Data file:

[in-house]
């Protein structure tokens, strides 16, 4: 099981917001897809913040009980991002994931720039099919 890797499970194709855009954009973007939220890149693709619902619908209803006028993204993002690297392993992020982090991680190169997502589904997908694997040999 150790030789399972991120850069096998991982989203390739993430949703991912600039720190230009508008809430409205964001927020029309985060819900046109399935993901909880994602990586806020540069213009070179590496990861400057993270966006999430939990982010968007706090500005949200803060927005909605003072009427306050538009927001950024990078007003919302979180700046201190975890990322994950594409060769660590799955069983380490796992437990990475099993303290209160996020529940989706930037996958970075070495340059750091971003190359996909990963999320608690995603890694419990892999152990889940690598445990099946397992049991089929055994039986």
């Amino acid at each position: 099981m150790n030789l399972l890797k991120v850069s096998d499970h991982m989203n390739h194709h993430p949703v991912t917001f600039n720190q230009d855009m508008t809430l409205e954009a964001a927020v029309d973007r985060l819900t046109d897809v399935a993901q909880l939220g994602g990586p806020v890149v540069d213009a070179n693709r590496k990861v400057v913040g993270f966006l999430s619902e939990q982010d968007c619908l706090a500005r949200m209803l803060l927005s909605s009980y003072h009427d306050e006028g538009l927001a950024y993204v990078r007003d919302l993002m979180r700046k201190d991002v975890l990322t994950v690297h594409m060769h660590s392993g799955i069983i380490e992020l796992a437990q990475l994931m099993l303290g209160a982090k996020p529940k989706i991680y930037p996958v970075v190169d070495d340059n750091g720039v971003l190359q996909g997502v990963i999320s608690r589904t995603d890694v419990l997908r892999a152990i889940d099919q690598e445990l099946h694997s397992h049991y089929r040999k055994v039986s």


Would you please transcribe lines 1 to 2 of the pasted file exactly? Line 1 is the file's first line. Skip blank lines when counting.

[in-house]
């Protein structure tokens, strides 16, 4: 099981917001897809913040009980991002994931720039099919 890797499970194709855009954009973007939220890149693709619902619908209803006028993204993002690297392993992020982090991680190169997502589904997908694997040999 150790030789399972991120850069096998991982989203390739993430949703991912600039720190230009508008809430409205964001927020029309985060819900046109399935993901909880994602990586806020540069213009070179590496990861400057993270966006999430939990982010968007706090500005949200803060927005909605003072009427306050538009927001950024990078007003919302979180700046201190975890990322994950594409060769660590799955069983380490796992437990990475099993303290209160996020529940989706930037996958970075070495340059750091971003190359996909990963999320608690995603890694419990892999152990889940690598445990099946397992049991089929055994039986």